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Urology. 2004 Nov;64(5):866-70.

Prevalence of interstitial cystitis in young women.

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Division of Urology, University of California, San Diego, Medical Center, San Diego, California 92103-8897, USA.



Traditional epidemiologic studies have significantly underestimated interstitial cystitis (IC) prevalence because they surveyed populations for diagnosed cases rather than screening for IC symptoms and evaluating suspected cases. Our earlier data have suggested that IC affects almost 25% of women. To test this hypothesis, we used a validated IC symptom questionnaire and intravesical potassium sensitivity testing (PST), history, and physical examination to determine the prevalence of IC in a fixed population of young women.


All female members of the University of California, San Diego, third-year medical student class were asked to complete the Pelvic Pain and Urgency/Frequency (PUF) scale. All those scoring 7 or greater were asked to undergo clinical evaluation, including urinalysis, urine culture, and PST.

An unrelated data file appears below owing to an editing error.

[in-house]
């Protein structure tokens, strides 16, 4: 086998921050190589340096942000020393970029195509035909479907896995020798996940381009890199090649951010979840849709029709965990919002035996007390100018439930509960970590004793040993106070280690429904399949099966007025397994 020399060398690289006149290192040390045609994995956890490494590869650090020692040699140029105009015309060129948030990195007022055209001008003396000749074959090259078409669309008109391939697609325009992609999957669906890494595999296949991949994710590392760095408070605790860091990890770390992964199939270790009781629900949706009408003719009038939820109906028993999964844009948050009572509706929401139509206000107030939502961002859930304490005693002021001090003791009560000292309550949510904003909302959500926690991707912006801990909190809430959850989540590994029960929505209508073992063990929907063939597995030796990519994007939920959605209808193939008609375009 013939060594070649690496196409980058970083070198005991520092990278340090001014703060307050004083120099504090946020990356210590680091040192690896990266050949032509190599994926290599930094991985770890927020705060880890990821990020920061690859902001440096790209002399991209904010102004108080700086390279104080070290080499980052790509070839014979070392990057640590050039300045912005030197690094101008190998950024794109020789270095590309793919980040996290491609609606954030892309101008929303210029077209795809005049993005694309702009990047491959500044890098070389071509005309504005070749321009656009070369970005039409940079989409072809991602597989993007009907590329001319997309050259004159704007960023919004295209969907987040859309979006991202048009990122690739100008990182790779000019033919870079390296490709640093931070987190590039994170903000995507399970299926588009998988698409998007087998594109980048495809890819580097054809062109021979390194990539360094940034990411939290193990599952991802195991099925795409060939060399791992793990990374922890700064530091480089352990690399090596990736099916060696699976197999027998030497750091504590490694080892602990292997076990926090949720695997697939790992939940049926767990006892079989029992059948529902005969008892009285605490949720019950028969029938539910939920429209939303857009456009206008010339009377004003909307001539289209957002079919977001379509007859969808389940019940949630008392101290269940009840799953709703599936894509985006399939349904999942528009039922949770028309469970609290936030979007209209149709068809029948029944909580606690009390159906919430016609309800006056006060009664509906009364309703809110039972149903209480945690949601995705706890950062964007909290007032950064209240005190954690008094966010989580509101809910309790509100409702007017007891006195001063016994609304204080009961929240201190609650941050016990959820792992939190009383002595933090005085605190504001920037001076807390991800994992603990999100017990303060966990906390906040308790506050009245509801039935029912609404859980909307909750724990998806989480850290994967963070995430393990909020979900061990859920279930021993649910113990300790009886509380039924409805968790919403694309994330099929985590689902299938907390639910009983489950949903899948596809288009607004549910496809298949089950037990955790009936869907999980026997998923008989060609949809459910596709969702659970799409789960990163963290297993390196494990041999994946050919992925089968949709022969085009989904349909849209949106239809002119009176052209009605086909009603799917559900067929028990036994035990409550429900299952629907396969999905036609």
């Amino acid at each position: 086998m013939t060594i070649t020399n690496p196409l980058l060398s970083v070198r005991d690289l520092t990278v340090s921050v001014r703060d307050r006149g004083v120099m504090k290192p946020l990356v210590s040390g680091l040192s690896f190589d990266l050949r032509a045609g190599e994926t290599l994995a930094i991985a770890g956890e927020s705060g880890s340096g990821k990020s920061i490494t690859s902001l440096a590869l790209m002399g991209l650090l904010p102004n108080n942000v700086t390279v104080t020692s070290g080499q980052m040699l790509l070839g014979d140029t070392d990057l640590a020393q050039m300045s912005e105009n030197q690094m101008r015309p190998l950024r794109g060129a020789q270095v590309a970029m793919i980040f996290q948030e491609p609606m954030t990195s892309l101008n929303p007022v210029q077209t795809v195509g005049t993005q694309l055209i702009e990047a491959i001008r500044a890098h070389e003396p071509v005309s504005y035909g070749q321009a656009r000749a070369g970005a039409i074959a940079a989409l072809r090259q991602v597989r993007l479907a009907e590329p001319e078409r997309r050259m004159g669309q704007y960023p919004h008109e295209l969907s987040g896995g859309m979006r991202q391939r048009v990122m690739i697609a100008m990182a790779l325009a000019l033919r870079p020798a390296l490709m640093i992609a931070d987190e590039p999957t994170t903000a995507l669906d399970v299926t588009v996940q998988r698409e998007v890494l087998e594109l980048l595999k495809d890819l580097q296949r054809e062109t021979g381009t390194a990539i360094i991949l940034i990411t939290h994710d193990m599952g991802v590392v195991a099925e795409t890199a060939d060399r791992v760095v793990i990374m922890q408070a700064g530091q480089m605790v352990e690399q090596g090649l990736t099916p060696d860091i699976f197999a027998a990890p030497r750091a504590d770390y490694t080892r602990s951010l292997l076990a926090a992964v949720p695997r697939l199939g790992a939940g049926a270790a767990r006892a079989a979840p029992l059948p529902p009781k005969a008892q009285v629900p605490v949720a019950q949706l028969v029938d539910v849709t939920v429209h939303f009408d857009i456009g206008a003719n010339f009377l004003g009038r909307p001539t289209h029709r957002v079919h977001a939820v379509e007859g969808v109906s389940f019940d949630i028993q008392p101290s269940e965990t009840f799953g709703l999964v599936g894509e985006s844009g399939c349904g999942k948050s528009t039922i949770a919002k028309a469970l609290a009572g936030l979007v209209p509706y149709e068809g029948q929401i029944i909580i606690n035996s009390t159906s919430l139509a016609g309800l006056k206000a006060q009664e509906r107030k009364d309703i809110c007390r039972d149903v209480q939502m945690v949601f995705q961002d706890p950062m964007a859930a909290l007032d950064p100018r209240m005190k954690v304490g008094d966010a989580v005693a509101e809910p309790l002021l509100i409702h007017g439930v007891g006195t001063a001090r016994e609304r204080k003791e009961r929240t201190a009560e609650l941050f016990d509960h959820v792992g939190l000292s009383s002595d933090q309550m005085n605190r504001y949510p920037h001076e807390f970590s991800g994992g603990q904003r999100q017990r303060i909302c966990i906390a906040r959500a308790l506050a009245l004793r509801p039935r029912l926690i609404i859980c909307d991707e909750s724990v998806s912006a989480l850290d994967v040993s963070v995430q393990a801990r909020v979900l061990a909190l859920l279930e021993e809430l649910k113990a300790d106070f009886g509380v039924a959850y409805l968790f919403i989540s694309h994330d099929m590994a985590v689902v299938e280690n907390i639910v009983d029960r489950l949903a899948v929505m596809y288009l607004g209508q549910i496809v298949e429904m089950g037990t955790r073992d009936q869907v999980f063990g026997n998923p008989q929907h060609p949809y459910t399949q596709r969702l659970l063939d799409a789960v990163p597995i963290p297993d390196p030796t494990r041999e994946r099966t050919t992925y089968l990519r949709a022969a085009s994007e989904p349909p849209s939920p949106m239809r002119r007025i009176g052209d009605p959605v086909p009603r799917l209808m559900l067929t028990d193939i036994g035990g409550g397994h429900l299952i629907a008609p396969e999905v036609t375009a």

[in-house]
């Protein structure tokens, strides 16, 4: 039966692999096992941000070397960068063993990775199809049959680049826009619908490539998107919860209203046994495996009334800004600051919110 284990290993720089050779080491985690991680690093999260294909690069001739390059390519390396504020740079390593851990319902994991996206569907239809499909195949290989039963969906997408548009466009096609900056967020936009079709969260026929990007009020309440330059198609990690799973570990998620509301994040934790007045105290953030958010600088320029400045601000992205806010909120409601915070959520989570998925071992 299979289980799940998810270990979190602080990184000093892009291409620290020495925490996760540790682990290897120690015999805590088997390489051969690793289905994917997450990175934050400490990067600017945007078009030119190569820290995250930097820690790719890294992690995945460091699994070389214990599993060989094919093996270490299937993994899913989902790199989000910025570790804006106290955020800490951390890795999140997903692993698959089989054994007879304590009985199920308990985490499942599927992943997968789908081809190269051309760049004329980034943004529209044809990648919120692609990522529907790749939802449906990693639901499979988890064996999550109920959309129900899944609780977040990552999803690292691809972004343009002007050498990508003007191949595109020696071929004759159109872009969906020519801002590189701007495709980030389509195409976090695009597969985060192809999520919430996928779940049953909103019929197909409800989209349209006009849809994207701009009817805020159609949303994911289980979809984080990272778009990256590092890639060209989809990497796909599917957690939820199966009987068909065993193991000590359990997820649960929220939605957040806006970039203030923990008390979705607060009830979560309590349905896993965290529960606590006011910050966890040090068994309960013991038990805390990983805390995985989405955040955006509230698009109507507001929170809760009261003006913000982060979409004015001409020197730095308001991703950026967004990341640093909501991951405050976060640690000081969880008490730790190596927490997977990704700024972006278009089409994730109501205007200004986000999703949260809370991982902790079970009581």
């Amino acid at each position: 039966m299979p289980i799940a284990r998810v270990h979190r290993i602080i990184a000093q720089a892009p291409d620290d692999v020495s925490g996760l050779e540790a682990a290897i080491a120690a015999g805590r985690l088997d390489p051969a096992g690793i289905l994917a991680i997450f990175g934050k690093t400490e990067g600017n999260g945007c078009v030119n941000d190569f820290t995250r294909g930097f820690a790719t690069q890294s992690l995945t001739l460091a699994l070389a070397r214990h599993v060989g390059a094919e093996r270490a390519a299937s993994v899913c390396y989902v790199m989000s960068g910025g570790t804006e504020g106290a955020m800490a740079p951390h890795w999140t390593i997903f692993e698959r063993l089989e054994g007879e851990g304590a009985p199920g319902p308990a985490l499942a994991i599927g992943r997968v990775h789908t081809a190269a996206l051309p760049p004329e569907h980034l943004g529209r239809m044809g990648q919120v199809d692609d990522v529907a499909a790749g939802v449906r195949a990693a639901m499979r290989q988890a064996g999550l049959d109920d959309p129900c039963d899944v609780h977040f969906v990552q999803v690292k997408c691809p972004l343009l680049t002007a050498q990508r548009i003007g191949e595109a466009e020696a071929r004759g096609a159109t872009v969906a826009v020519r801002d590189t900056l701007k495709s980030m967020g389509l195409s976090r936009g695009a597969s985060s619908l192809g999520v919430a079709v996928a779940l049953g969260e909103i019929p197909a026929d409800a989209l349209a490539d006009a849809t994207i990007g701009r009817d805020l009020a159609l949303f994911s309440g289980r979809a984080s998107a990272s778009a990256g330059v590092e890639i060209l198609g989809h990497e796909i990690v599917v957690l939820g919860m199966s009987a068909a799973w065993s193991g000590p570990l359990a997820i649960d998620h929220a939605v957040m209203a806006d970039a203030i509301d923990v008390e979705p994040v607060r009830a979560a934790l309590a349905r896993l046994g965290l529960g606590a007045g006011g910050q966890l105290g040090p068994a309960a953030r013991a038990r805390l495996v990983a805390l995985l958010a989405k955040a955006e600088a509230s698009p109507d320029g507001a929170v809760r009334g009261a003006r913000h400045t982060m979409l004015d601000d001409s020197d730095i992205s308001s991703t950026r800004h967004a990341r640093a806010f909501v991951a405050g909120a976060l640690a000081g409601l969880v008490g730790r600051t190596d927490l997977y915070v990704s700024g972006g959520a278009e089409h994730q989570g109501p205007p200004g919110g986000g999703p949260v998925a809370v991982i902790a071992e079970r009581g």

Of 52 potential subjects, 49 (median age 26 years) completed the PUF scale. Of the 49, 15 (30.6%) scored 7 or greater; 5 of those 15 volunteered for PST. All 5 had negative urinalysis findings and were PST positive, for a 10% (5 of 52) rate of positive voluntary PST in the medical student population. All 15 subjects with PUF scores of 7 or greater reported being sexually active. Dyspareunia was present in 13 (87%) of the 15 women, including all 5 PST-positive subjects.


We identified probable IC in 30.6% and documented IC in a minimum of 10% of the female medical students. These data suggest the estimate of IC prevalence in the United States should be vastly increased from approximately 1.5 million to perhaps 25 to 30 million women and that IC is highly prevalent in young women. Screening for IC-specific symptoms is a useful method for identifying undiagnosed IC cases.

[Indexed for MEDLINE]

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